With the rapid growth in websites, has come a proliferation of people starting up website hosting services. Some have grown so large, and so cumbersome to manage, that the quality of service has deteriorated. Like with purchasing anything, cheap is not always the best route to go.
Many years ago we started out with a large, cheap hosting company, to keep our costs and our clients’ cost low. Unfortunately the company has had security issues, several incidents of downtime, a very slow support service that is often delivered by someone who has limited technical expertise.
We’re now moving most of the sites we manage to a premium, WordPress specialty hosting provider, because reliable, fast and secure hosting is critical. Every minute a site is down costs the owner money.
A good quality hosting service should provide the following.
- Daily full site backups (not just the database) and storage of at least a month’s worth of backups, with an easy restoration if needed
- SSL certificates available for every website
- SFTP (secure file transfer protocol) to prevent interception of files during transfer
- Instant support from well trained, helpful technicians
- Instant notification if a plugin is causing security or performance issues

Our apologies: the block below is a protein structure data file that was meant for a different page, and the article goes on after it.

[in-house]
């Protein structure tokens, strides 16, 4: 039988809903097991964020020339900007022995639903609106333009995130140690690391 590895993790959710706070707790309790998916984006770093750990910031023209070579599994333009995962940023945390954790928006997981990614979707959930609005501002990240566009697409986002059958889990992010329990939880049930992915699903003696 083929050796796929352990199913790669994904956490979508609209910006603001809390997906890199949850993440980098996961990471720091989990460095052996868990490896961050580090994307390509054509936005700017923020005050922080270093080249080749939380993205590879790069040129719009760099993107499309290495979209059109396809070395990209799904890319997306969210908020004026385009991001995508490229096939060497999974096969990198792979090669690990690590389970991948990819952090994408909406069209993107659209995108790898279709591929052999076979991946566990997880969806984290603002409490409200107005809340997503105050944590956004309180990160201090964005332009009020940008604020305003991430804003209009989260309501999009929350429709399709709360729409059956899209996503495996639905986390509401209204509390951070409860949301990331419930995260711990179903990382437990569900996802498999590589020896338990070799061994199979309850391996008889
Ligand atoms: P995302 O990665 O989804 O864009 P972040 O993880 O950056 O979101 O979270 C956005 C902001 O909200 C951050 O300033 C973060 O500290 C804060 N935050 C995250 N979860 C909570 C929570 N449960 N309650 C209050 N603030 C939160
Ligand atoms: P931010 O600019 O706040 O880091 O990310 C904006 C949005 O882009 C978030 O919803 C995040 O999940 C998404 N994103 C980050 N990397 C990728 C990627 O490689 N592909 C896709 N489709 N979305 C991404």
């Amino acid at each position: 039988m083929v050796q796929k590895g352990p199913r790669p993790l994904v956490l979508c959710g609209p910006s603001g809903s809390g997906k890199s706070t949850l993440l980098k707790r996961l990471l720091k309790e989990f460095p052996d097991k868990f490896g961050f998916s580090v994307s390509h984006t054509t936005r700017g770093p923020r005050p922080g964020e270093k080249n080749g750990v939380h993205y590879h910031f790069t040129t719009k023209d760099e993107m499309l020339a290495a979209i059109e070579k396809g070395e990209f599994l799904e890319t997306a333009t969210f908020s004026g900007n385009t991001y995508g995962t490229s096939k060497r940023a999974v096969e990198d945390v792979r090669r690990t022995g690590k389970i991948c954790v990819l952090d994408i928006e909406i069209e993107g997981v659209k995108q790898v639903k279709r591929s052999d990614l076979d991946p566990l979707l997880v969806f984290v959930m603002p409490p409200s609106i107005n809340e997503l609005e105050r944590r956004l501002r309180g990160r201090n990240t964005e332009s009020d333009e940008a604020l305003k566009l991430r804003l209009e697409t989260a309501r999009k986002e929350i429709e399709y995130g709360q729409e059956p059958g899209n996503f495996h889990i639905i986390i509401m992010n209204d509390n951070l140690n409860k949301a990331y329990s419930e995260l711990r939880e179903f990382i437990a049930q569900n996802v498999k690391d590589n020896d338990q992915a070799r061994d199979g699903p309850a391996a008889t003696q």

- An easy to use testing environment so you or your webmaster can test plugin updates before going live
- Speed – you need a service that will load your site fast in your main region
- Server maintenance – a host which adequately maintains their servers to ensure attacks are limited
Monitoring and maintenance
As with any piece of equipment with many moving parts, your website needs to be regularly monitored and maintained. It is definitely not a build and forget asset. It’s not up to your hosting service to maintain it, it’s up to you or your webmaster.
At Commonsense Marketing our hosting service includes a Website Care Plan for our clients which covers:
- keeping WordPress software up to date and testing compatibilities in a testing environment
- keeping all the plugin software up to date, and replacing those which are incompatible with the latest WordPress and PHP updates
- running backups daily to an offsite server
- running regular security checks to detect malicious software or brute hacking attempts
- running software that helps to speed up the website
- making changes when responsive issues detected
- checking for broken links and any other issues which affect Google indexing
- checking and deleting spam comments
- ensuring the SSL Certificate remains valid
Your wordpress site is a very valuable asset, which needs to be functional, 24/7. We make sure it is.
What to do now if you’re not sure about your site
If you’re not sure whether your site is secure and complies with the latest security and WordPress updates, please get in touch. We can do a quick audit and let you know if there’s any thing that needs doing, or if there are any potential vulnerabilities.